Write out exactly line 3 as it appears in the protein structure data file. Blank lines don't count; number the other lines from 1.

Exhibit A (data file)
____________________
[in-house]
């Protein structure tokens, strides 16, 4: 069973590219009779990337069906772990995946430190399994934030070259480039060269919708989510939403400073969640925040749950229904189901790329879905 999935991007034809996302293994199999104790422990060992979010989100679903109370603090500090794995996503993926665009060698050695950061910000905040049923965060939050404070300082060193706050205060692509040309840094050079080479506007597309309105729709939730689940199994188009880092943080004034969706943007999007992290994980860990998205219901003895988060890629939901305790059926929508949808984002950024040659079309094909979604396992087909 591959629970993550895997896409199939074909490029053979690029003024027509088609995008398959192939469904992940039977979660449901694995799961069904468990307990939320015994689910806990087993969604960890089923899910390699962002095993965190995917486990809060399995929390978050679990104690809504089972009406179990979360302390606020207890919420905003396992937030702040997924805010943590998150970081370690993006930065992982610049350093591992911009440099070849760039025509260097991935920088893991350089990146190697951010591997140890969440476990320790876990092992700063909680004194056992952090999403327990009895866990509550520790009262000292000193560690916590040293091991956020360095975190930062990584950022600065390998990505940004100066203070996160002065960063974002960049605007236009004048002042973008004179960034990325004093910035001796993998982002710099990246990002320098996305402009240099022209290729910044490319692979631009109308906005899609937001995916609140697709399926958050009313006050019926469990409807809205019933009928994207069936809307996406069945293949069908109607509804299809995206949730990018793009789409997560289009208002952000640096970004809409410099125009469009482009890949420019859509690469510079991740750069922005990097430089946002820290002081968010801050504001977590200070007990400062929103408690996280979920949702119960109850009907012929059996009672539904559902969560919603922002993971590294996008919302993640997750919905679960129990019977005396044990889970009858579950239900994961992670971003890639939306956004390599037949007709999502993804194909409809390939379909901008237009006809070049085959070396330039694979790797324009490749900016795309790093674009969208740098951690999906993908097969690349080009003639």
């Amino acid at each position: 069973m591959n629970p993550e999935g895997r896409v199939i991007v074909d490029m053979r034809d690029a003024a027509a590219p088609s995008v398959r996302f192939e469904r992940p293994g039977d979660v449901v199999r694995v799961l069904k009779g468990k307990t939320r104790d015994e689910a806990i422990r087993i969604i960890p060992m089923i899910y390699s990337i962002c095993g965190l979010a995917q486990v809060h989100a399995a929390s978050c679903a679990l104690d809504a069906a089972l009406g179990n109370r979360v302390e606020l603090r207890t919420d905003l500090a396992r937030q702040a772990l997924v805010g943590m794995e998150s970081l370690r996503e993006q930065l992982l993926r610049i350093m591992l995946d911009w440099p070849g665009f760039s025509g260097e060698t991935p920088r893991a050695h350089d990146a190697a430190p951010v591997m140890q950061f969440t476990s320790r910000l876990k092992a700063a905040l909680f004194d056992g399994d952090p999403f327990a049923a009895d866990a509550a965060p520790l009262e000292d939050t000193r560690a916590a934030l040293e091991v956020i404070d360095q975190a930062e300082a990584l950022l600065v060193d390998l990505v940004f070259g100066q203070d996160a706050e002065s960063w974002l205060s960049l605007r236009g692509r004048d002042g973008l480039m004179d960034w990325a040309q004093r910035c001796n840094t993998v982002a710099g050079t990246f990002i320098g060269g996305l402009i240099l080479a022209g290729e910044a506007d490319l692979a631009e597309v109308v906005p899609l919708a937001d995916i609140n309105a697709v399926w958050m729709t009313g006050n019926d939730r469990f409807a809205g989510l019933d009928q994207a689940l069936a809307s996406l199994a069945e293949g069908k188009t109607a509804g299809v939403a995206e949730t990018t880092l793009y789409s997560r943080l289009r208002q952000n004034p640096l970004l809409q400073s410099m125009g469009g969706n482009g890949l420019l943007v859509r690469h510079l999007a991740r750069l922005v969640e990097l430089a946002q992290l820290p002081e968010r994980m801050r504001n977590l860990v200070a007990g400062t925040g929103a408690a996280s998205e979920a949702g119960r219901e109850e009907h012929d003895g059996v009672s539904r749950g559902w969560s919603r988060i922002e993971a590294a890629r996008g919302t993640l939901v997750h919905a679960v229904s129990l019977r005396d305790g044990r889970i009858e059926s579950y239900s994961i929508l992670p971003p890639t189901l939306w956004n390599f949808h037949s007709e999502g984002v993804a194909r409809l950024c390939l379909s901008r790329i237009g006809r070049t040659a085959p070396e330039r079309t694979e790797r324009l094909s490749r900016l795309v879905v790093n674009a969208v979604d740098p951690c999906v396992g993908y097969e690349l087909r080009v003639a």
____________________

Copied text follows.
């Amino acid at each position: 069973m591959n629970p993550e999935g895997r896409v199939i991007v074909d490029m053979r034809d690029a003024a027509a590219p088609s995008v398959r996302f192939e469904r992940p293994g039977d979660v449901v199999r694995v799961l069904k009779g468990k307990t939320r104790d015994e689910a806990i422990r087993i969604i960890p060992m089923i899910y390699s990337i962002c095993g965190l979010a995917q486990v809060h989100a399995a929390s978050c679903a679990l104690d809504a069906a089972l009406g179990n109370r979360v302390e606020l603090r207890t919420d905003l500090a396992r937030q702040a772990l997924v805010g943590m794995e998150s970081l370690r996503e993006q930065l992982l993926r610049i350093m591992l995946d911009w440099p070849g665009f760039s025509g260097e060698t991935p920088r893991a050695h350089d990146a190697a430190p951010v591997m140890q950061f969440t476990s320790r910000l876990k092992a700063a905040l909680f004194d056992g399994d952090p999403f327990a049923a009895d866990a509550a965060p520790l009262e000292d939050t000193r560690a916590a934030l040293e091991v956020i404070d360095q975190a930062e300082a990584l950022l600065v060193d390998l990505v940004f070259g100066q203070d996160a706050e002065s960063w974002l205060s960049l605007r236009g692509r004048d002042g973008l480039m004179d960034w990325a040309q004093r910035c001796n840094t993998v982002a710099g050079t990246f990002i320098g060269g996305l402009i240099l080479a022209g290729e910044a506007d490319l692979a631009e597309v109308v906005p899609l919708a937001d995916i609140n309105a697709v399926w958050m729709t009313g006050n019926d939730r469990f409807a809205g989510l019933d009928q994207a689940l069936a809307s996406l199994a069945e293949g069908k188009t109607a509804g299809v939403a995206e949730t990018t880092l793009y789409s997560r943080l289009r208002q952000n004034p640096l970004l809409q400073s410099m125009g469009g969706n482009g890949l420019l943007v859509r690469h510079l999007a991740r750069l922005v969640e990097l430089a946002q992290l820290p002081e968010r994980m801050r504001n977590l860990v200070a007990g400062t925040g929103a408690a996280s998205e979920a949702g119960r219901e109850e009907h012929d003895g059996v009672s539904r749950g559902w969560s919603r988060i922002e993971a590294a890629r996008g919302t993640l939901v997750h919905a679960v229904s129990l019977r005396d305790g044990r889970i009858e059926s579950y239900s994961i929508l992670p971003p890639t189901l939306w956004n390599f949808h037949s007709e999502g984002v993804a194909r409809l950024c390939l379909s901008r790329i237009g006809r070049t040659a085959p070396e330039r079309t694979e790797r324009l094909s490749r900016l795309v879905v790093n674009a969208v979604d740098p951690c999906v396992g993908y097969e690349l087909r080009v003639a």